Nobel winner Ghez credits publics for innovative embrace
Source: Elena Zhukova/University of California
Andrea Ghez, professor of physics and astronomy at the University of California at Los Angeles
A product of private education from nursery school through to her doctorate, astrophysicist Andrea Ghez credits public institutions with helping her become only the fourth woman to win a Nobel Prize in Physics.
“I’ve come to understand the advantages” of the diversity of publics, the long-time University of California, Los Angeles professor said in an interview as she collected her award at the Swedish consulate in San Francisco.
“At UCLA,” she said of her home since 1994, “there’s a lack of a commitment to tradition, which really makes space for new ideas and new people in leadership positions.”
Professor Ghez received the honour for her work, accomplished with her University of California colleague Reinhard Genzel, in discovering and rigorously confirming that a black hole sits at the centre of the Earth’s Milky Way galaxy.
The achievement showcased not only her world-class scientific ability, but a level of determination and self-belief she credited to her parents and a supportive female mentor back in high school.
While considering applying to the Massachusetts Institute of Technology, Professor Ghez recalled being told by her high school counsellor at the University of Chicago Laboratory Schools that MIT didn’t accept many women. But her chemistry teacher, Judith Keane, told her to do it anyway.
“I remember being so upset, and going to talk with her,” Professor Ghez said of Ms Keane. “And she said something I’ll never forget, which is: ‘What is the worst thing that they can do, which is say no. Why would you ever stop yourself from trying, just because somebody is sceptical?’”
More than a decade later, after graduating from MIT and earning her doctorate in physics from the California Institute of Technology, Professor Ghez put that advice into practice with even bigger results.
Just beginning her faculty career at UCLA, she asked Hilton Lewis, then head of the control systems at the W. M. Keck Observatory on the top of Hawaii’s Mauna Kea – the world’s largest optical and infrared telescopes – to completely reprogramme his computerised operations to remove the effects of the atmospheric turbulence.
It was an “outrageous request”, Mr Lewis recently wrote, with the “waste of time” goal of finding a black hole in the middle of the Milky Way. Yet Professor Ghez was a “force of nature” with “unwavering determination”, said Mr Lewis, now Keck’s overall director, and he ultimately relented.
Now it’s Professor Ghez’s turn to contemplate big new directions. Admirers worldwide, especially young girls, want to hear her life story and learn from it. Native Hawaiians are battling astronomers over their use of Mauna Kea. And the incoming Biden administration has been seeking her advice on how hard to fight for the funding of basic scientific research.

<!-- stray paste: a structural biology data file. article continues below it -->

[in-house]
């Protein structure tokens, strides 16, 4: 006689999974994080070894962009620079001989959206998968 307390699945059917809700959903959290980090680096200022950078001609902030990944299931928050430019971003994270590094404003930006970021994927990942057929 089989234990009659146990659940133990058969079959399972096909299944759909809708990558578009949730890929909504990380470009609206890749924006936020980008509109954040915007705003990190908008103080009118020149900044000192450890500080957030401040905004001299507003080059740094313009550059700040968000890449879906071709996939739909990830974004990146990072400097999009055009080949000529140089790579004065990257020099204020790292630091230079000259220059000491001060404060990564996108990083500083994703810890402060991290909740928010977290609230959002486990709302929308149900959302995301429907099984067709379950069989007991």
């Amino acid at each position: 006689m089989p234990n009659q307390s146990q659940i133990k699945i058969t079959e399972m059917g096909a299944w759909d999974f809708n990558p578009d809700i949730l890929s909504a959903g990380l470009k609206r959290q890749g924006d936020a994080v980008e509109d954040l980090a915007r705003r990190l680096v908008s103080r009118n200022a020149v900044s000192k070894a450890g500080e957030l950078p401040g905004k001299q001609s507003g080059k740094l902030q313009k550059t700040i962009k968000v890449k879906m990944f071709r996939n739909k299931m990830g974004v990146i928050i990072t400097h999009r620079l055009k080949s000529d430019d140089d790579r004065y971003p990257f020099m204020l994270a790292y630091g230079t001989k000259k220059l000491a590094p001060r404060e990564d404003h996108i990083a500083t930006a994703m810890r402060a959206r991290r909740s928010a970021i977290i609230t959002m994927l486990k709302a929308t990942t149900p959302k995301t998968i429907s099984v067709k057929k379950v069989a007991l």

In all three, Professor Ghez saw the Nobel Prize delivering her an important new measure of public voice, huge demands on her time and difficult questions over how best to fit them into a star-filled career.
Among the most wrenching were the requests from around the world to speak at girls’ schools. “To me,” she said, “it’s a question of how do you do this effectively, and I don’t have an answer to that yet.”
At Mauna Kea, which many native Hawaiians regard as sacred ground, her profession is stuck in a long-running battle to build a new billion-dollar telescope. Because of their need for remote locations, she said, astronomers often found themselves in such conflicts with environmentalists or indigenous peoples.
With her newfound authority, Professor Ghez suggested, she may pressure the University of California to get more involved, given the expertise universities have in fields suited to understanding indigenous perspectives and finding space for compromise. “I think UC should step up to this,” she said.
She also has met with representatives of the Biden transition team focused on federal investment in science. A chief concern there is a proposal with bipartisan support in Washington that could create a new division of the National Science Foundation (NSF) focused on applied science.
The idea has been put forth as a means for keeping the US economically competitive with nations that exploit the scientific discoveries that other countries finance. While it’s a tempting shortcut, Professor Ghez said, policymakers should recognise it as a potentially dangerous route to pursue. “You just need to be very thoughtful with that kind of change,” she said.
She is comfortable, however, with moving on from the famed Arecibo Observatory in Puerto Rico, despite a petition asking the NSF to rebuild its beloved hurricane-damaged radio telescope reaching its 100,000-signature goal.
“These are painful and difficult decisions,” Professor Ghez said. But, she said, “if you want to build your next new thing, you have to think about what you’re going to phase out”.